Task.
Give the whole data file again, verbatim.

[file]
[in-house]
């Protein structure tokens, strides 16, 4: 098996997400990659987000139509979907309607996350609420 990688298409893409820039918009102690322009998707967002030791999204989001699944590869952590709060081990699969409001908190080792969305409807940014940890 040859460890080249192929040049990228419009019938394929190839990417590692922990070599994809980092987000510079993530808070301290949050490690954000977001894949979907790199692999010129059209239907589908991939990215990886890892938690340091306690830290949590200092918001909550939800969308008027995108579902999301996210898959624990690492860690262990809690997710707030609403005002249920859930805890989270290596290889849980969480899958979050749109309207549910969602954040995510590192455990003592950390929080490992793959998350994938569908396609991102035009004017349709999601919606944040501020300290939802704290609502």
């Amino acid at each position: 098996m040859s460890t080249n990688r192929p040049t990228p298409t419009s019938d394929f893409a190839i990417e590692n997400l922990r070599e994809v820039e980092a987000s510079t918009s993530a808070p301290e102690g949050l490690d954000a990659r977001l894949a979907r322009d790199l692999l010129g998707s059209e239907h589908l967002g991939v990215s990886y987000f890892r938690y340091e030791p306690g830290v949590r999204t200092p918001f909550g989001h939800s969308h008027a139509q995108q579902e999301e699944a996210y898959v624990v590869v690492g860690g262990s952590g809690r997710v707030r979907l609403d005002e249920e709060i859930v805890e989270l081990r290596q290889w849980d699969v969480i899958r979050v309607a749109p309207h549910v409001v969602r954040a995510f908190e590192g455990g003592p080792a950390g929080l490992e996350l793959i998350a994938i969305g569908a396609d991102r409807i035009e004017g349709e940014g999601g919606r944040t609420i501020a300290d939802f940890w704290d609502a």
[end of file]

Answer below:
[in-house]
């Protein structure tokens, strides 16, 4: 098996997400990659987000139509979907309607996350609420 990688298409893409820039918009102690322009998707967002030791999204989001699944590869952590709060081990699969409001908190080792969305409807940014940890 040859460890080249192929040049990228419009019938394929190839990417590692922990070599994809980092987000510079993530808070301290949050490690954000977001894949979907790199692999010129059209239907589908991939990215990886890892938690340091306690830290949590200092918001909550939800969308008027995108579902999301996210898959624990690492860690262990809690997710707030609403005002249920859930805890989270290596290889849980969480899958979050749109309207549910969602954040995510590192455990003592950390929080490992793959998350994938569908396609991102035009004017349709999601919606944040501020300290939802704290609502």
């Amino acid at each position: 098996m040859s460890t080249n990688r192929p040049t990228p298409t419009s019938d394929f893409a190839i990417e590692n997400l922990r070599e994809v820039e980092a987000s510079t918009s993530a808070p301290e102690g949050l490690d954000a990659r977001l894949a979907r322009d790199l692999l010129g998707s059209e239907h589908l967002g991939v990215s990886y987000f890892r938690y340091e030791p306690g830290v949590r999204t200092p918001f909550g989001h939800s969308h008027a139509q995108q579902e999301e699944a996210y898959v624990v590869v690492g860690g262990s952590g809690r997710v707030r979907l609403d005002e249920e709060i859930v805890e989270l081990r290596q290889w849980d699969v969480i899958r979050v309607a749109p309207h549910v409001v969602r954040a995510f908190e590192g455990g003592p080792a950390g929080l490992e996350l793959i998350a994938i969305g569908a396609d991102r409807i035009e004017g349709e940014g999601g919606r944040t609420i501020a300290d939802f940890w704290d609502a």